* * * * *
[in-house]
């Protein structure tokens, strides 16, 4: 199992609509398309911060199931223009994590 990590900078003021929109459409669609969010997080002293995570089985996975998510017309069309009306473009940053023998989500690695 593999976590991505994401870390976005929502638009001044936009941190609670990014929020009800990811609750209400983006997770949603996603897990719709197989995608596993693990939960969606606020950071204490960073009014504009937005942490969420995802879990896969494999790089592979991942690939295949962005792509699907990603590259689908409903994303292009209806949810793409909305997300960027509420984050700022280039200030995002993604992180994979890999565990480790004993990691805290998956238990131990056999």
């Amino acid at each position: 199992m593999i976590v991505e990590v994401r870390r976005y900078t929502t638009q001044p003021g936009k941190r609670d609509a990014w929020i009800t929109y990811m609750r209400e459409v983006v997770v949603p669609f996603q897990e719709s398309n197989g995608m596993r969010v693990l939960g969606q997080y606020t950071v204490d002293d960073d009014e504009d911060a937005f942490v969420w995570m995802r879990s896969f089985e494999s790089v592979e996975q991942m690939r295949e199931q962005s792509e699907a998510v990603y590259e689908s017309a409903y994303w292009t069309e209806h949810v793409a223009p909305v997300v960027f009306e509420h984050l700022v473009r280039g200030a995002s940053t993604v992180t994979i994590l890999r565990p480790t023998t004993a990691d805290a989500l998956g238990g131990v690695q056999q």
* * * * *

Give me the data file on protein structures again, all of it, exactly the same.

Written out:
[in-house]
């Protein structure tokens, strides 16, 4: 199992609509398309911060199931223009994590 990590900078003021929109459409669609969010997080002293995570089985996975998510017309069309009306473009940053023998989500690695 593999976590991505994401870390976005929502638009001044936009941190609670990014929020009800990811609750209400983006997770949603996603897990719709197989995608596993693990939960969606606020950071204490960073009014504009937005942490969420995802879990896969494999790089592979991942690939295949962005792509699907990603590259689908409903994303292009209806949810793409909305997300960027509420984050700022280039200030995002993604992180994979890999565990480790004993990691805290998956238990131990056999």
């Amino acid at each position: 199992m593999i976590v991505e990590v994401r870390r976005y900078t929502t638009q001044p003021g936009k941190r609670d609509a990014w929020i009800t929109y990811m609750r209400e459409v983006v997770v949603p669609f996603q897990e719709s398309n197989g995608m596993r969010v693990l939960g969606q997080y606020t950071v204490d002293d960073d009014e504009d911060a937005f942490v969420w995570m995802r879990s896969f089985e494999s790089v592979e996975q991942m690939r295949e199931q962005s792509e699907a998510v990603y590259e689908s017309a409903y994303w292009t069309e209806h949810v793409a223009p909305v997300v960027f009306e509420h984050l700022v473009r280039g200030a995002s940053t993604v992180t994979i994590l890999r565990p480790t023998t004993a990691d805290a989500l998956g238990g131990v690695q056999q």